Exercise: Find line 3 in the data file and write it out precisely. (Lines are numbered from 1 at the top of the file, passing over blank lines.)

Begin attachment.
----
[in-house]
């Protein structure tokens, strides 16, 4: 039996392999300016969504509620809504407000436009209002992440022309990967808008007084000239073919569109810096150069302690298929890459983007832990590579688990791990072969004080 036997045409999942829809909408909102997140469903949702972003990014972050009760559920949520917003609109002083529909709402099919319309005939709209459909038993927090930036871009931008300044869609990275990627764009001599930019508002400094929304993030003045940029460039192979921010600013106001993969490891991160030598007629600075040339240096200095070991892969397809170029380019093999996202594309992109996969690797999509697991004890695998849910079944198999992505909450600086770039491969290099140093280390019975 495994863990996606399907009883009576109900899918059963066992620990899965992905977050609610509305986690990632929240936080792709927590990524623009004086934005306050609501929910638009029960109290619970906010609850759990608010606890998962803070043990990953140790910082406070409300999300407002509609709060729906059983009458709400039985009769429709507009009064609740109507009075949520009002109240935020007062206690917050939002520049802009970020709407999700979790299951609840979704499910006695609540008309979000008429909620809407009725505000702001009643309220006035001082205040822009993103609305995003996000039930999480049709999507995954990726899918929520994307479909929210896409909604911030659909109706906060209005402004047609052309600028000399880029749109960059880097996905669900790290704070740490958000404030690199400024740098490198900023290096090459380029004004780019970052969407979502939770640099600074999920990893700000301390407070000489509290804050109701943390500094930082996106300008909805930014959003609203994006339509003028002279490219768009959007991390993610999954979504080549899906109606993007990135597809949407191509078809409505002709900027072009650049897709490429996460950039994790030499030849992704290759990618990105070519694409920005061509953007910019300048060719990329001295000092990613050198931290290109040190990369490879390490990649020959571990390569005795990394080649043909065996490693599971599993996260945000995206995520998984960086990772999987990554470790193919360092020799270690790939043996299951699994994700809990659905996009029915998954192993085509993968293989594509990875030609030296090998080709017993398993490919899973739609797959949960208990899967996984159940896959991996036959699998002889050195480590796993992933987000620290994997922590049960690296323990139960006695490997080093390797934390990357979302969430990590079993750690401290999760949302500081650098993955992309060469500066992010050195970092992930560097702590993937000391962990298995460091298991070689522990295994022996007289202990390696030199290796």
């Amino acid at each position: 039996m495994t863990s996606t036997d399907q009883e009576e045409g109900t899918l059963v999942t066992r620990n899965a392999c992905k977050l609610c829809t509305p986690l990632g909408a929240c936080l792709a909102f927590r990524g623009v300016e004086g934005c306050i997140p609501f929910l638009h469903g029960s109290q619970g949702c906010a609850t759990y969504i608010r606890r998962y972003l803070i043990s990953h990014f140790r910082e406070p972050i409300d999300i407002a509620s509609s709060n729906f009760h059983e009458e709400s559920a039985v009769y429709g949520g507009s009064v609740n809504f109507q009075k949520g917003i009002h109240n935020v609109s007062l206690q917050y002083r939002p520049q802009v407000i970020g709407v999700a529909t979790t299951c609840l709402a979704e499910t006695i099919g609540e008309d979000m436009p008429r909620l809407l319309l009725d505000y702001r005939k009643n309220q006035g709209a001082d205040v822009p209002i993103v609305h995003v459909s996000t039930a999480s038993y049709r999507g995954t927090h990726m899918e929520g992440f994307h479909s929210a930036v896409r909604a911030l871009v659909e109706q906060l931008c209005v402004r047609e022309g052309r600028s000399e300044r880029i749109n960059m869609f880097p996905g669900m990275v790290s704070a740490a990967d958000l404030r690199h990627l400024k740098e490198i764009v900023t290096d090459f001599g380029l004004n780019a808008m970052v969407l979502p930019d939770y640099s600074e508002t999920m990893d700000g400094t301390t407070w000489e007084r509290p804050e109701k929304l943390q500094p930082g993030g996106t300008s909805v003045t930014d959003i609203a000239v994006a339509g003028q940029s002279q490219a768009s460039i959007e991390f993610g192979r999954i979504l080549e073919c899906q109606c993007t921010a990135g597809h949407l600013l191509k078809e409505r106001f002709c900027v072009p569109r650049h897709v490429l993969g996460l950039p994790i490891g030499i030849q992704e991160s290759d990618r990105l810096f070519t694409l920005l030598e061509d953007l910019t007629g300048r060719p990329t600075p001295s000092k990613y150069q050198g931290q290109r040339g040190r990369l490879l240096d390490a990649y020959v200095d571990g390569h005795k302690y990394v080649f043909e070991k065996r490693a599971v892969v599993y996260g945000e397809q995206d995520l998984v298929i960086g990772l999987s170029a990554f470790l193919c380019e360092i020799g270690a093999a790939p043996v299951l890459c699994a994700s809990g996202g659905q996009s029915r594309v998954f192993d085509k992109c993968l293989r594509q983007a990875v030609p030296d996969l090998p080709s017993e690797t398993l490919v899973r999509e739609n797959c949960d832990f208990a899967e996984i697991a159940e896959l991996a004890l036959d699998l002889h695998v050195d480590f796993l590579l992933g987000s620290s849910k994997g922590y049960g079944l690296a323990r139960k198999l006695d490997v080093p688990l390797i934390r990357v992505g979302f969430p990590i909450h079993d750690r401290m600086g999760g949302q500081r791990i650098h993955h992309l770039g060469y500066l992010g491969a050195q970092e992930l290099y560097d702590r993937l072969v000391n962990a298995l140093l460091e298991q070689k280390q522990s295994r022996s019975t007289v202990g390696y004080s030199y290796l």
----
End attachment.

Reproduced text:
């Amino acid at each position: 039996m495994t863990s996606t036997d399907q009883e009576e045409g109900t899918l059963v999942t066992r620990n899965a392999c992905k977050l609610c829809t509305p986690l990632g909408a929240c936080l792709a909102f927590r990524g623009v300016e004086g934005c306050i997140p609501f929910l638009h469903g029960s109290q619970g949702c906010a609850t759990y969504i608010r606890r998962y972003l803070i043990s990953h990014f140790r910082e406070p972050i409300d999300i407002a509620s509609s709060n729906f009760h059983e009458e709400s559920a039985v009769y429709g949520g507009s009064v609740n809504f109507q009075k949520g917003i009002h109240n935020v609109s007062l206690q917050y002083r939002p520049q802009v407000i970020g709407v999700a529909t979790t299951c609840l709402a979704e499910t006695i099919g609540e008309d979000m436009p008429r909620l809407l319309l009725d505000y702001r005939k009643n309220q006035g709209a001082d205040v822009p209002i993103v609305h995003v459909s996000t039930a999480s038993y049709r999507g995954t927090h990726m899918e929520g992440f994307h479909s929210a930036v896409r909604a911030l871009v659909e109706q906060l931008c209005v402004r047609e022309g052309r600028s000399e300044r880029i749109n960059m869609f880097p996905g669900m990275v790290s704070a740490a990967d958000l404030r690199h990627l400024k740098e490198i764009v900023t290096d090459f001599g380029l004004n780019a808008m970052v969407l979502p930019d939770y640099s600074e508002t999920m990893d700000g400094t301390t407070w000489e007084r509290p804050e109701k929304l943390q500094p930082g993030g996106t300008s909805v003045t930014d959003i609203a000239v994006a339509g003028q940029s002279q490219a768009s460039i959007e991390f993610g192979r999954i979504l080549e073919c899906q109606c993007t921010a990135g597809h949407l600013l191509k078809e409505r106001f002709c900027v072009p569109r650049h897709v490429l993969g996460l950039p994790i490891g030499i030849q992704e991160s290759d990618r990105l810096f070519t694409l920005l030598e061509d953007l910019t007629g300048r060719p990329t600075p001295s000092k990613y150069q050198g931290q290109r040339g040190r990369l490879l240096d390490a990649y020959v200095d571990g390569h005795k302690y990394v080649f043909e070991k065996r490693a599971v892969v599993y996260g945000e397809q995206d995520l998984v298929i960086g990772l999987s170029a990554f470790l193919c380019e360092i020799g270690a093999a790939p043996v299951l890459c699994a994700s809990g996202g659905q996009s029915r594309v998954f192993d085509k992109c993968l293989r594509q983007a990875v030609p030296d996969l090998p080709s017993e690797t398993l490919v899973r999509e739609n797959c949960d832990f208990a899967e996984i697991a159940e896959l991996a004890l036959d699998l002889h695998v050195d480590f796993l590579l992933g987000s620290s849910k994997g922590y049960g079944l690296a323990r139960k198999l006695d490997v080093p688990l390797i934390r990357v992505g979302f969430p990590i909450h079993d750690r401290m600086g999760g949302q500081r791990i650098h993955h992309l770039g060469y500066l992010g491969a050195q970092e992930l290099y560097d702590r993937l072969v000391n962990a298995l140093l460091e298991q070689k280390q522990s295994r022996s019975t007289v202990g390696y004080s030199y290796l």